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Agency Takes Aim at America’s Largest National Monument

A juvenile green sea turtle swims underneath the Midway Island Pier in the Papahānaumokuākea Marine National Monument. This already threatened species would be harmed if President Trump allowed longline fishing in this area.

A juvenile green sea turtle swims underneath the Midway Island pier in the Papahānaumokuākea Marine National Monument. This already threatened species would be harmed if President Trump allows longline fishing in this area.

NOAA/CC BY 2.0

It appears America’s national monuments are under attack, from the Atlantic to the Pacific. Leaders of the Western Pacific Fisheries Management Council, or Wespac, vociferously opposed expanding the Papahānaumokuākea Marine National Monument in Hawai‘i last year and are now asking the Trump administration to remove restrictions on commercial fishing in the monument area. Their actions are grossly inappropriate and possibly illegal.

Building on President Bill Clinton’s 2000 executive order creating the marine reserve, in 2006 President George W. Bush formally established the Papahānaumokuākea Marine National Monument. President Barack Obama expanded the monument in 2016 at the behest of Native Hawaiians, scientists, conservationists, small-boat fishermen and politicians, including U.S. Senator Brian Schatz. At more than 580,000 square miles, the monument is now the largest protected conservation area in the nation.

Hawai‘i’s governor supported the expansion, which was approved only after the Obama administration held multiple meetings on the islands with interested constituents—including the longline fishing industry—and held two public meetings, on Oahu and Kaua‘i, to take public comments. Grassroots supporters also offered more than 135 community meetings across the state, on every island, to discuss the monument expansion. As a result of this dialogue, the final size of the expanded monument was changed to ensure access to fishing grounds used by small-boat fishermen.

Bigeye soldierfish underneath coral at Rapture Reef in the Papahānaumokuākea Marine National Monument.
Bigeye soldierfish swim underneath coral at Rapture Reef in the Papahānaumokuākea Marine National Monument.
NOAA/CC BY 2.0

The protected area includes biocultural resources sacred to Native Hawaiians and important for their traditional activities, such as long-distance voyaging and wayfinding. It’s where Native Hawaiians believe all life began and where spirits return after death. Obama’s proclamation of the expansion named the Office of Hawaiian Affairs as a co-trustee of the monument, which gave native Hawaiians some say over the area's management.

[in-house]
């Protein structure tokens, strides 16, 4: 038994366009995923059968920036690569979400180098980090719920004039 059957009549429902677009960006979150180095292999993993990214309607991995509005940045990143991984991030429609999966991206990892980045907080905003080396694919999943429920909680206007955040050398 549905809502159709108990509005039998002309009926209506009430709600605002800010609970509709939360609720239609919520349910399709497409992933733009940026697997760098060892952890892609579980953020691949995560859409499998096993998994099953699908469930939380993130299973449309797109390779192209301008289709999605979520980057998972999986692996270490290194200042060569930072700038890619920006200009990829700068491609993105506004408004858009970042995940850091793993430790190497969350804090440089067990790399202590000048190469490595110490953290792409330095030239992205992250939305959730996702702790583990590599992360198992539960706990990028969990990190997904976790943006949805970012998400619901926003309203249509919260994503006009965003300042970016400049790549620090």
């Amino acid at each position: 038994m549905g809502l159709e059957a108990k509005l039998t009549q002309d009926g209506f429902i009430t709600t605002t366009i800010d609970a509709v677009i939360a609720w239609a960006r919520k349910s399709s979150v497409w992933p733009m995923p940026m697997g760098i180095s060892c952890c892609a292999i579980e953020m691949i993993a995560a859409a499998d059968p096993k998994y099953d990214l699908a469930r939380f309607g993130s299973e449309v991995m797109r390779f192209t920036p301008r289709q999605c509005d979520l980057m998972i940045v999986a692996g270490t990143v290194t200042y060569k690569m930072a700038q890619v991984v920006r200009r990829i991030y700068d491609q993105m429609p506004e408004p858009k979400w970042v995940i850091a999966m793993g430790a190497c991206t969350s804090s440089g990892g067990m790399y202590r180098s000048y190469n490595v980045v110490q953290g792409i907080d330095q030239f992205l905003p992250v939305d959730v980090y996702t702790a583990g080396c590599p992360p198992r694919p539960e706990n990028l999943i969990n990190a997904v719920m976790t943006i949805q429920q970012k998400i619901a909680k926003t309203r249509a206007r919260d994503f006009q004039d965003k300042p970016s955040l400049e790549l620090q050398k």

Papahānaumokuākea also encompasses extensive coral reefs supporting 7,000 marine species, as well as important habitat for the threatened green sea turtle, the endangered Hawaiian monk seal, 22 species of seabirds and countless other creatures yet to be discovered. It is likewise rich in historic artifacts, from the wrecks of whaling ships to downed aircraft from World War II’s Battle of Midway, the critical turning point in the war in the Pacific. A UNESCO World Heritage site, the monument has also been designated a Particularly Sensitive Sea Area by the International Maritime Organization.

Papahānaumokuākea encompasses extensive coral reefs supporting 7,000 marine species, as well as important habitat for the threatened green sea turtle, the endangered Hawaiian monk seal, 22 species of seabirds and countless other creatures yet to be discovered.

Commercial longline fishermen don’t like the monument, claiming that it restricts their fishing area. But Hawai‘i’s longliners have no trouble reaching their annual bigeye tuna fishing quota; last year, it took just seven months to reach the quota. In order to keep fishing, fishermen simply buy other regions’ quotas. In recent years, longliners have caught only about five percent of their total catch in the waters of the expanded monument.

Despite the abundance of fish outside the monument area, Wespac leadership has complained about the expansion directly to President Donald Trump. Trump or the commercial fishing industry may challenge the entire monument designation, try to roll back the monument expansion or lift the restriction on commercial fishing in the monument area. Earthjustice intends to oppose any such efforts in court. Clearly, Wespac hopes to maximize longliners’ private profits at the expense of healthy ecosystems.

Trump or the commercial fishing industry may challenge the entire monument designation, try to roll back the monument expansion or lift the restriction on commercial fishing in the monument area.

This is not Wespac’s role. Council members are trustees of the nation’s fishery resources who take an oath to “conserve and manage the living marine resources of the United States of America.” They are supposed to gather scientific data and help develop and implement ecosystem-based fishery management plans, not shape federal policy, fight national monument designations or lobby to expand Wespac turf. In fact, the council’s overzealous pursuit of longliner profits may violate laws against using federal funds for lobbying.

Now that an anti-environment presidential administration has come to power, Wespac is inappropriately trying to influence policy at the expense of unique and extraordinary natural and cultural resources. Wespac should remember what its job is. It should be resisting efforts by the Trump administration to erode important national monument protections, not encouraging their destruction.

Additional reporting was provided by Marjorie Ziegler and Rick Gaffney. Ziegler is executive director of the nonprofit Conservation Council for Hawai‘i; Gaffney has served on Wespac and other federal advisory panels.

A version of this op-ed originally appeared in the Honolulu Star Advertiser.